In the third chapter, we read an even more stern condemnation of this distortion of the Gospel of Christ. The J.B. Phillips translation entitles the words of Galatians 3:1-8: “What has happened to your life of faith?” Note the apostle’s harsh words as translated by Phillips in these verses: “O you dear idiots of Galatia, who saw Jesus Christ the crucified so plainly, who has been casting a spell over you? I will ask you one simple question: did you receive the Spirit of God by trying to keep the Law or by believing the message of the Gospel? Surely you can’t be so idiotic as to think that a man begins his spiritual life in the Spirit and then completes it by reverting to outward observances? Has all your painful experience brought you nowhere? I simply cannot believe it of you! Does God, who gives you his Spirit and works miracles among you, do these things because you have obeyed the Law or because you have believed the Gospel? Ask yourselves that. You can go right back to Abraham to see the principle of faith in God. He, we are told, ‘believed God, and it was accounted to him for righteousness.’ Can you not see, then, that all those who ‘believe God’ are the real ‘sons of Abraham’? The scripture foreseeing that God would justify the Gentiles ‘by faith’, really proclaimed the Gospel centuries ago in the words spoken to Abraham, ‘In you all the nations shall be blessed.’”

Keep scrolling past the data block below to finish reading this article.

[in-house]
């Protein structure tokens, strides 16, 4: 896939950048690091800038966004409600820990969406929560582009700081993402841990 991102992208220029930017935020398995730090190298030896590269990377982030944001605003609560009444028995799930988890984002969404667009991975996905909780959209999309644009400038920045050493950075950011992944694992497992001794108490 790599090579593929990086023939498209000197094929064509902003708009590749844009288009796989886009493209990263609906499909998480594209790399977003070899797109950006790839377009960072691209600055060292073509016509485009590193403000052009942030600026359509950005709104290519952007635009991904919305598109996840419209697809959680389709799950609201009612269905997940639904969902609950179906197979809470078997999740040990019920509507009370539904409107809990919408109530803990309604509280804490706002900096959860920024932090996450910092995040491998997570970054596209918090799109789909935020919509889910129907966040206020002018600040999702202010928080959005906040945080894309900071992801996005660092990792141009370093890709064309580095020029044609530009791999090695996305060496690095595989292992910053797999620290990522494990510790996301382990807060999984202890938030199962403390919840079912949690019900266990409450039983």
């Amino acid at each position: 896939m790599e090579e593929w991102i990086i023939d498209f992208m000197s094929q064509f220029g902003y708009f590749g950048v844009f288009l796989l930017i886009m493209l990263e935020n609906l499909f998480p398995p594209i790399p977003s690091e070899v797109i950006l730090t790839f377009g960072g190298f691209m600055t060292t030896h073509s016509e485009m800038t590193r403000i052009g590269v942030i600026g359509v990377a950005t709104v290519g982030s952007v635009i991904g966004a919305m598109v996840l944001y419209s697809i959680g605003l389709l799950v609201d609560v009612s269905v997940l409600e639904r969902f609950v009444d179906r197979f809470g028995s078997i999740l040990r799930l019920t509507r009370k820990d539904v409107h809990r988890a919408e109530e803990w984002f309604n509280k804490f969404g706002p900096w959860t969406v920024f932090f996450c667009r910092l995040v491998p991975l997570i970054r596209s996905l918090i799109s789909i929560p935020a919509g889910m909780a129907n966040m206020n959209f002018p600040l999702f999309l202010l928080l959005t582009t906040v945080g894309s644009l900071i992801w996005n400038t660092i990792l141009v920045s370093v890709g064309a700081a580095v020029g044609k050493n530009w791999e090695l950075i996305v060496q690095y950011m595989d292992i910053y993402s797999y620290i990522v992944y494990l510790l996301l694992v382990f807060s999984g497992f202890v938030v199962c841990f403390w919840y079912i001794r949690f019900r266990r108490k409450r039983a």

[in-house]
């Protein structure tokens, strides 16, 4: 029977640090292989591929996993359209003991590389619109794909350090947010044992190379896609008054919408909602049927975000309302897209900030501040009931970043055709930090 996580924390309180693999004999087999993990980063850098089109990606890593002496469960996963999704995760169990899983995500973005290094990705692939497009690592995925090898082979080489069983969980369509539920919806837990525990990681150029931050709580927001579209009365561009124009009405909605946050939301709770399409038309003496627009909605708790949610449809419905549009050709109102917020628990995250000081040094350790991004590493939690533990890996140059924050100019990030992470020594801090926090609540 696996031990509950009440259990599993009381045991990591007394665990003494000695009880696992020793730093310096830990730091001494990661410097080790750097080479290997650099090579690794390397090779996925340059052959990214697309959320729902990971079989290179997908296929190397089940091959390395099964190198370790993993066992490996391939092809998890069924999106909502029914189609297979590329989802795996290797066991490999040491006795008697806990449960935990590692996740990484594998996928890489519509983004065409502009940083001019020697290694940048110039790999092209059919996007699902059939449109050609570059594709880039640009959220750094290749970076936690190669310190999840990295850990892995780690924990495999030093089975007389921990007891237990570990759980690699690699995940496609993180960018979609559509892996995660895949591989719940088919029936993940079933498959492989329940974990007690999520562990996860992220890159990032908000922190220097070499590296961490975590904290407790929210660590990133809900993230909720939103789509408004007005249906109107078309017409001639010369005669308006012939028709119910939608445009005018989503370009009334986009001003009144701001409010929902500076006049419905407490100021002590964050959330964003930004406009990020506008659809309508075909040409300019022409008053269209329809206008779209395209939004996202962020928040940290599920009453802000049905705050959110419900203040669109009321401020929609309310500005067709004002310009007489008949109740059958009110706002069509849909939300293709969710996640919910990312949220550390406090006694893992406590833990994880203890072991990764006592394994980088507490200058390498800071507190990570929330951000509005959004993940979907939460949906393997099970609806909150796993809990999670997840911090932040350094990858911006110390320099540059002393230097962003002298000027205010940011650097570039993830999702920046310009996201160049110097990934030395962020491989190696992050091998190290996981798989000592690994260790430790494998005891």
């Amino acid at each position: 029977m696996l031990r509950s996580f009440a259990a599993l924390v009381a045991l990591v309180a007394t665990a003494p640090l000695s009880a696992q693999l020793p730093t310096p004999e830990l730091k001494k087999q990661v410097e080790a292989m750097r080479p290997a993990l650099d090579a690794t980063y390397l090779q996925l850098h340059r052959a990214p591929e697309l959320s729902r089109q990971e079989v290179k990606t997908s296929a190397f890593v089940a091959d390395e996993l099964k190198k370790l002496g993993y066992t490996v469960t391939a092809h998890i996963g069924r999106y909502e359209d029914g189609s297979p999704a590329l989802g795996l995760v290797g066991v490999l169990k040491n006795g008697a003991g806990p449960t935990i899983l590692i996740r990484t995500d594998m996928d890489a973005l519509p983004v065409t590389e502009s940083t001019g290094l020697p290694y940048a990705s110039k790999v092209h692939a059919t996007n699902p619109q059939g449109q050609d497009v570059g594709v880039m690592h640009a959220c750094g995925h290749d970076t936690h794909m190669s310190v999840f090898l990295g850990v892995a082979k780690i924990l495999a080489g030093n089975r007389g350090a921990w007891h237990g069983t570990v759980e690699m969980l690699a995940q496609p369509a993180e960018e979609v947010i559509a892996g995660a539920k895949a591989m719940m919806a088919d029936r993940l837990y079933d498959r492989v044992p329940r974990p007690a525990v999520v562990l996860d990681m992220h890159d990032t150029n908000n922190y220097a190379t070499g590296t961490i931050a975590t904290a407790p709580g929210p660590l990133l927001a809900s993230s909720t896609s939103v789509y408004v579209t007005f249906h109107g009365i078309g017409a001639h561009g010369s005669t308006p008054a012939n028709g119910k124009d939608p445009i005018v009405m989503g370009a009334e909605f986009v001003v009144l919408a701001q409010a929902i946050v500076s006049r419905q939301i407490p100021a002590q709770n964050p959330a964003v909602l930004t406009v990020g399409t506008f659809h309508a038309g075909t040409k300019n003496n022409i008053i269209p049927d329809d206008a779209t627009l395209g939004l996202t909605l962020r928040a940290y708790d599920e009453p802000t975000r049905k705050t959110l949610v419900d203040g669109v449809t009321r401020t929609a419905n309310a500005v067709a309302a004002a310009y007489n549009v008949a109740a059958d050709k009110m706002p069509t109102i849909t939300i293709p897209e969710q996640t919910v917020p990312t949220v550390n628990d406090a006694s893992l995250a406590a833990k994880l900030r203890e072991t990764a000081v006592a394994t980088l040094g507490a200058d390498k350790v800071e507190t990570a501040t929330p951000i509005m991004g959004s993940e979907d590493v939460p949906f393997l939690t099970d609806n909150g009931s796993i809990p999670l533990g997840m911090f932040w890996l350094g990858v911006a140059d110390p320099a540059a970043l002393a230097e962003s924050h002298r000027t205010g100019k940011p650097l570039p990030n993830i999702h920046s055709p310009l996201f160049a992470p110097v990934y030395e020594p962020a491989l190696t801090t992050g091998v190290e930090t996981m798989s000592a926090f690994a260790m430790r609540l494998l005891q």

Continuing this powerful lesson about liberty, Paul reminds these early Jewish converts of God’s purpose concerning the Law in verses 24-26, saying, “The law was our schoolmaster to bring us unto Christ, that we might be justified by faith. But after that faith is come, we are no longer under a schoolmaster. For ye are all the children of God by faith in Christ Jesus.” Paul clearly instructs them that the Law kept them in bondage through the imperfection of the flesh. This made it impossible to keep the Law perfectly. The Gospel of Christ, however, is based on faith, needing no perfection of the flesh. So Paul continues, saying, “There is neither Jew nor Greek, there is neither bond nor free, there is neither male nor female: for ye are all one in Christ Jesus. And if ye be Christ’s, then are ye Abraham’s seed, and heirs according to the promise.”—vss. 28,29

This is true freedom—this is meaningful liberty, for Jews and Gentiles alike! The detailed rules, customs, and ceremonies of the Law no longer need to be followed. Rather, a full dedication to do God’s will and complete faith in the shed blood of Christ result in our being justified in God’s sight. If we are thus justified by faith in Christ, we will be, Paul says, Abraham’s seed and heirs according to God’s promise. This was the liberty Paul explained to the Galatian brethren and to us.